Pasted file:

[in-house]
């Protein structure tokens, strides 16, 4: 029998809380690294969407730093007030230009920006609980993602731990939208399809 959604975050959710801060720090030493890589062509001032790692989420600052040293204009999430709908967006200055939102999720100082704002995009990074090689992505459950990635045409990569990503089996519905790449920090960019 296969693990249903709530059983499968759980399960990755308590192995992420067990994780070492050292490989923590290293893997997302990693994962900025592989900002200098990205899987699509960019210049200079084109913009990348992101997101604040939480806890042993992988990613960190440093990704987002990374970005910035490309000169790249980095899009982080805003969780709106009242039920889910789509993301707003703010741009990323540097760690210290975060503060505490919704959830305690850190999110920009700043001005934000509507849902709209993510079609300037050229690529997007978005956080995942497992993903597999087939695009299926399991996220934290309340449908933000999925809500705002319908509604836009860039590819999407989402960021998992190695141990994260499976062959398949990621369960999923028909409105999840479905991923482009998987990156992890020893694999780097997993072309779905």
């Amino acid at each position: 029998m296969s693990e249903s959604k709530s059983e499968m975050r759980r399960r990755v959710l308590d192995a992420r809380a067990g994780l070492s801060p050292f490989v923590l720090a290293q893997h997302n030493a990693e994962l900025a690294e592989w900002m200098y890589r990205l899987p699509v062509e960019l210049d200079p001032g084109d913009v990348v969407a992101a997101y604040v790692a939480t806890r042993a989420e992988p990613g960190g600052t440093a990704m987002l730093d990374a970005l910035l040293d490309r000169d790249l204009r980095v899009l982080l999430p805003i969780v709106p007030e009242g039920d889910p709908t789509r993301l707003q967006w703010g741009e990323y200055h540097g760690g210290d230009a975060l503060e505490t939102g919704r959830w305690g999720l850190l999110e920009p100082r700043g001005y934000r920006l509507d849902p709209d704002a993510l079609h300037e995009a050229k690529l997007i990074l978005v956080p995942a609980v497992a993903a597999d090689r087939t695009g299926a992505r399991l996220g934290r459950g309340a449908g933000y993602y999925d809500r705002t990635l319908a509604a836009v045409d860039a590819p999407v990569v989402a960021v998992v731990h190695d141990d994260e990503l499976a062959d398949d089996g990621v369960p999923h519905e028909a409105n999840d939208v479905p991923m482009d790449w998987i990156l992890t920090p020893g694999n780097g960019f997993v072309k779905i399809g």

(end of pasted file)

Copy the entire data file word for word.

[in-house]
């Protein structure tokens, strides 16, 4: 029998809380690294969407730093007030230009920006609980993602731990939208399809 959604975050959710801060720090030493890589062509001032790692989420600052040293204009999430709908967006200055939102999720100082704002995009990074090689992505459950990635045409990569990503089996519905790449920090960019 296969693990249903709530059983499968759980399960990755308590192995992420067990994780070492050292490989923590290293893997997302990693994962900025592989900002200098990205899987699509960019210049200079084109913009990348992101997101604040939480806890042993992988990613960190440093990704987002990374970005910035490309000169790249980095899009982080805003969780709106009242039920889910789509993301707003703010741009990323540097760690210290975060503060505490919704959830305690850190999110920009700043001005934000509507849902709209993510079609300037050229690529997007978005956080995942497992993903597999087939695009299926399991996220934290309340449908933000999925809500705002319908509604836009860039590819999407989402960021998992190695141990994260499976062959398949990621369960999923028909409105999840479905991923482009998987990156992890020893694999780097997993072309779905």
């Amino acid at each position: 029998m296969s693990e249903s959604k709530s059983e499968m975050r759980r399960r990755v959710l308590d192995a992420r809380a067990g994780l070492s801060p050292f490989v923590l720090a290293q893997h997302n030493a990693e994962l900025a690294e592989w900002m200098y890589r990205l899987p699509v062509e960019l210049d200079p001032g084109d913009v990348v969407a992101a997101y604040v790692a939480t806890r042993a989420e992988p990613g960190g600052t440093a990704m987002l730093d990374a970005l910035l040293d490309r000169d790249l204009r980095v899009l982080l999430p805003i969780v709106p007030e009242g039920d889910p709908t789509r993301l707003q967006w703010g741009e990323y200055h540097g760690g210290d230009a975060l503060e505490t939102g919704r959830w305690g999720l850190l999110e920009p100082r700043g001005y934000r920006l509507d849902p709209d704002a993510l079609h300037e995009a050229k690529l997007i990074l978005v956080p995942a609980v497992a993903a597999d090689r087939t695009g299926a992505r399991l996220g934290r459950g309340a449908g933000y993602y999925d809500r705002t990635l319908a509604a836009v045409d860039a590819p999407v990569v989402a960021v998992v731990h190695d141990d994260e990503l499976a062959d398949d089996g990621v369960p999923h519905e028909a409105n999840d939208v479905p991923m482009d790449w998987i990156l992890t920090p020893g694999n780097g960019f997993v072309k779905i399809g």